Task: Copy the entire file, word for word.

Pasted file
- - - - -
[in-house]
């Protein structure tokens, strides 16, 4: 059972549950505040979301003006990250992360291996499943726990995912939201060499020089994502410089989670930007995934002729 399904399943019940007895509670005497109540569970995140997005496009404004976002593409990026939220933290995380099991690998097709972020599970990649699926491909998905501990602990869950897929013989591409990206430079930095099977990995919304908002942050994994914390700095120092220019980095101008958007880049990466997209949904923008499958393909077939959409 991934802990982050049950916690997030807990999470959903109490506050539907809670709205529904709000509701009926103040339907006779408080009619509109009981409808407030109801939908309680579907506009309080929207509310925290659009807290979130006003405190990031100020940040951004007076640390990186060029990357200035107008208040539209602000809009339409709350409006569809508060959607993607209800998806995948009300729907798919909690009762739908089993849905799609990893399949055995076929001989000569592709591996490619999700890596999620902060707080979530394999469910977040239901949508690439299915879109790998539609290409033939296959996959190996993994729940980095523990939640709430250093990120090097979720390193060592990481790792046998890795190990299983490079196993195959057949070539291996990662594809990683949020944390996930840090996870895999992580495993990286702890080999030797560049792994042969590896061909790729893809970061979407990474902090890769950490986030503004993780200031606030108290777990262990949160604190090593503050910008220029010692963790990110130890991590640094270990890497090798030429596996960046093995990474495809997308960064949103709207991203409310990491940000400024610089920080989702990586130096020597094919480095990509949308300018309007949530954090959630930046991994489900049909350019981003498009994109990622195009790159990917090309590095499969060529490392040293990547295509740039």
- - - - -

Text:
[in-house]
């Protein structure tokens, strides 16, 4: 059972549950505040979301003006990250992360291996499943726990995912939201060499020089994502410089989670930007995934002729 399904399943019940007895509670005497109540569970995140997005496009404004976002593409990026939220933290995380099991690998097709972020599970990649699926491909998905501990602990869950897929013989591409990206430079930095099977990995919304908002942050994994914390700095120092220019980095101008958007880049990466997209949904923008499958393909077939959409 991934802990982050049950916690997030807990999470959903109490506050539907809670709205529904709000509701009926103040339907006779408080009619509109009981409808407030109801939908309680579907506009309080929207509310925290659009807290979130006003405190990031100020940040951004007076640390990186060029990357200035107008208040539209602000809009339409709350409006569809508060959607993607209800998806995948009300729907798919909690009762739908089993849905799609990893399949055995076929001989000569592709591996490619999700890596999620902060707080979530394999469910977040239901949508690439299915879109790998539609290409033939296959996959190996993994729940980095523990939640709430250093990120090097979720390193060592990481790792046998890795190990299983490079196993195959057949070539291996990662594809990683949020944390996930840090996870895999992580495993990286702890080999030797560049792994042969590896061909790729893809970061979407990474902090890769950490986030503004993780200031606030108290777990262990949160604190090593503050910008220029010692963790990110130890991590640094270990890497090798030429596996960046093995990474495809997308960064949103709207991203409310990491940000400024610089920080989702990586130096020597094919480095990509949308300018309007949530954090959630930046991994489900049909350019981003498009994109990622195009790159990917090309590095499969060529490392040293990547295509740039």